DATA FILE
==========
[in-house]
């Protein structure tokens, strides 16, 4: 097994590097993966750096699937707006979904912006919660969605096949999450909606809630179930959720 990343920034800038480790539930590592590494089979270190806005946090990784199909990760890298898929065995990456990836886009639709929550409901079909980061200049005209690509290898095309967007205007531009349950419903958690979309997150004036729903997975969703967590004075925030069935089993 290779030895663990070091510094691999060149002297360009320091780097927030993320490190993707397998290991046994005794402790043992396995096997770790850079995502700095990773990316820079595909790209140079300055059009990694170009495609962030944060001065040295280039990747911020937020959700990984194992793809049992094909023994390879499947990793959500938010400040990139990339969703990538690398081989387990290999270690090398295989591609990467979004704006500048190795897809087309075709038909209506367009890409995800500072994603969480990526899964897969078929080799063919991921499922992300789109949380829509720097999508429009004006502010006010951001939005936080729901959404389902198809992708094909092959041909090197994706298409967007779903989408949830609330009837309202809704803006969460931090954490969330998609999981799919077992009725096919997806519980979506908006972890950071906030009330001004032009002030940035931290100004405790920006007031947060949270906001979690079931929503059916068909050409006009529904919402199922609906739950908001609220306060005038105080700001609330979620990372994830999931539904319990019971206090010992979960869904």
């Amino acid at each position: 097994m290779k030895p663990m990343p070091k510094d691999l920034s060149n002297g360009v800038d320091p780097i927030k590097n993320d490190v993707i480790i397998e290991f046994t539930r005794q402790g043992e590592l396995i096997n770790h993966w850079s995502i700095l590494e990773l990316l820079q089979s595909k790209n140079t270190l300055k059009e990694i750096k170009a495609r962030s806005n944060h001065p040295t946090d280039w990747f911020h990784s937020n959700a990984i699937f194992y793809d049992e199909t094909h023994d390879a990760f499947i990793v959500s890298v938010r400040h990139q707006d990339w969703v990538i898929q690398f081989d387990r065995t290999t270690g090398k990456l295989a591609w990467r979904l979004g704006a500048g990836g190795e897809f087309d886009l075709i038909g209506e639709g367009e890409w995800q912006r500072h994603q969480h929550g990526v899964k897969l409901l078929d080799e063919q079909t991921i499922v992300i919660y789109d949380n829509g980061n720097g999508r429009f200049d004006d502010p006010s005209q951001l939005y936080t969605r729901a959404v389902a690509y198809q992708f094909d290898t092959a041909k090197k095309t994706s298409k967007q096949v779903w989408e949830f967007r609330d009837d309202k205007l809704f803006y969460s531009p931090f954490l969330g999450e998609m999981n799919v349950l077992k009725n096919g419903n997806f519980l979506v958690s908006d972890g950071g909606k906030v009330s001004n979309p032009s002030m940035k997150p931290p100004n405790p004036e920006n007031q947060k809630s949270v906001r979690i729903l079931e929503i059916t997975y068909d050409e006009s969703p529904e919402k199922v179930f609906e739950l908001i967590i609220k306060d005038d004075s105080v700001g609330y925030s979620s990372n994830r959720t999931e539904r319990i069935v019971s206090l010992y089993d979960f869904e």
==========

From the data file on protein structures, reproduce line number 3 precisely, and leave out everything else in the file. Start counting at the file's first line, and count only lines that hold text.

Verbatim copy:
């Amino acid at each position: 097994m290779k030895p663990m990343p070091k510094d691999l920034s060149n002297g360009v800038d320091p780097i927030k590097n993320d490190v993707i480790i397998e290991f046994t539930r005794q402790g043992e590592l396995i096997n770790h993966w850079s995502i700095l590494e990773l990316l820079q089979s595909k790209n140079t270190l300055k059009e990694i750096k170009a495609r962030s806005n944060h001065p040295t946090d280039w990747f911020h990784s937020n959700a990984i699937f194992y793809d049992e199909t094909h023994d390879a990760f499947i990793v959500s890298v938010r400040h990139q707006d990339w969703v990538i898929q690398f081989d387990r065995t290999t270690g090398k990456l295989a591609w990467r979904l979004g704006a500048g990836g190795e897809f087309d886009l075709i038909g209506e639709g367009e890409w995800q912006r500072h994603q969480h929550g990526v899964k897969l409901l078929d080799e063919q079909t991921i499922v992300i919660y789109d949380n829509g980061n720097g999508r429009f200049d004006d502010p006010s005209q951001l939005y936080t969605r729901a959404v389902a690509y198809q992708f094909d290898t092959a041909k090197k095309t994706s298409k967007q096949v779903w989408e949830f967007r609330d009837d309202k205007l809704f803006y969460s531009p931090f954490l969330g999450e998609m999981n799919v349950l077992k009725n096919g419903n997806f519980l979506v958690s908006d972890g950071g909606k906030v009330s001004n979309p032009s002030m940035k997150p931290p100004n405790p004036e920006n007031q947060k809630s949270v906001r979690i729903l079931e929503i059916t997975y068909d050409e006009s969703p529904e919402k199922v179930f609906e739950l908001i967590i609220k306060d005038d004075s105080v700001g609330y925030s979620s990372n994830r959720t999931e539904r319990i069935v019971s206090l010992y089993d979960f869904e």